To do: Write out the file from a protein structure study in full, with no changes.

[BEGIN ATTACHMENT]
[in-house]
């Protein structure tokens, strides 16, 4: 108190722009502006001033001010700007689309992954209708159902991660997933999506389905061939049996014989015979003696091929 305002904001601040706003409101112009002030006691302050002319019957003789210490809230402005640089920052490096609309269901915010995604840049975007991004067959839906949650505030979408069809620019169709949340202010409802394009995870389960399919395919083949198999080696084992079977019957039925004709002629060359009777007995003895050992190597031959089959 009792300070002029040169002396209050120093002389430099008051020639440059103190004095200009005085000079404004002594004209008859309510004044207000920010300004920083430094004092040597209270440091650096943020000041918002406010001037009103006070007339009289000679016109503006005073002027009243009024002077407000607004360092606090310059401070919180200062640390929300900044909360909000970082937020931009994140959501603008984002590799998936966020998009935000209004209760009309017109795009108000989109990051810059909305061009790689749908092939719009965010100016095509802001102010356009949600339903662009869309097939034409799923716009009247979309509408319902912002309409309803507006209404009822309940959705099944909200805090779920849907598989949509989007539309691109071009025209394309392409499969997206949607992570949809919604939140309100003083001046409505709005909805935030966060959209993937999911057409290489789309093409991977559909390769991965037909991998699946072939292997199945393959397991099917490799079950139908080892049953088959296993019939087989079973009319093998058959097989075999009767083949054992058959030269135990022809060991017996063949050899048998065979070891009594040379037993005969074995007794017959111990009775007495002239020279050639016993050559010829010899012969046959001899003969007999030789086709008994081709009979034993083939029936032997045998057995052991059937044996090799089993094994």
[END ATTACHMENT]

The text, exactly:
[in-house]
């Protein structure tokens, strides 16, 4: 108190722009502006001033001010700007689309992954209708159902991660997933999506389905061939049996014989015979003696091929 305002904001601040706003409101112009002030006691302050002319019957003789210490809230402005640089920052490096609309269901915010995604840049975007991004067959839906949650505030979408069809620019169709949340202010409802394009995870389960399919395919083949198999080696084992079977019957039925004709002629060359009777007995003895050992190597031959089959 009792300070002029040169002396209050120093002389430099008051020639440059103190004095200009005085000079404004002594004209008859309510004044207000920010300004920083430094004092040597209270440091650096943020000041918002406010001037009103006070007339009289000679016109503006005073002027009243009024002077407000607004360092606090310059401070919180200062640390929300900044909360909000970082937020931009994140959501603008984002590799998936966020998009935000209004209760009309017109795009108000989109990051810059909305061009790689749908092939719009965010100016095509802001102010356009949600339903662009869309097939034409799923716009009247979309509408319902912002309409309803507006209404009822309940959705099944909200805090779920849907598989949509989007539309691109071009025209394309392409499969997206949607992570949809919604939140309100003083001046409505709005909805935030966060959209993937999911057409290489789309093409991977559909390769991965037909991998699946072939292997199945393959397991099917490799079950139908080892049953088959296993019939087989079973009319093998058959097989075999009767083949054992058959030269135990022809060991017996063949050899048998065979070891009594040379037993005969074995007794017959111990009775007495002239020279050639016993050559010829010899012969046959001899003969007999030789086709008994081709009979034993083939029936032997045998057995052991059937044996090799089993094994």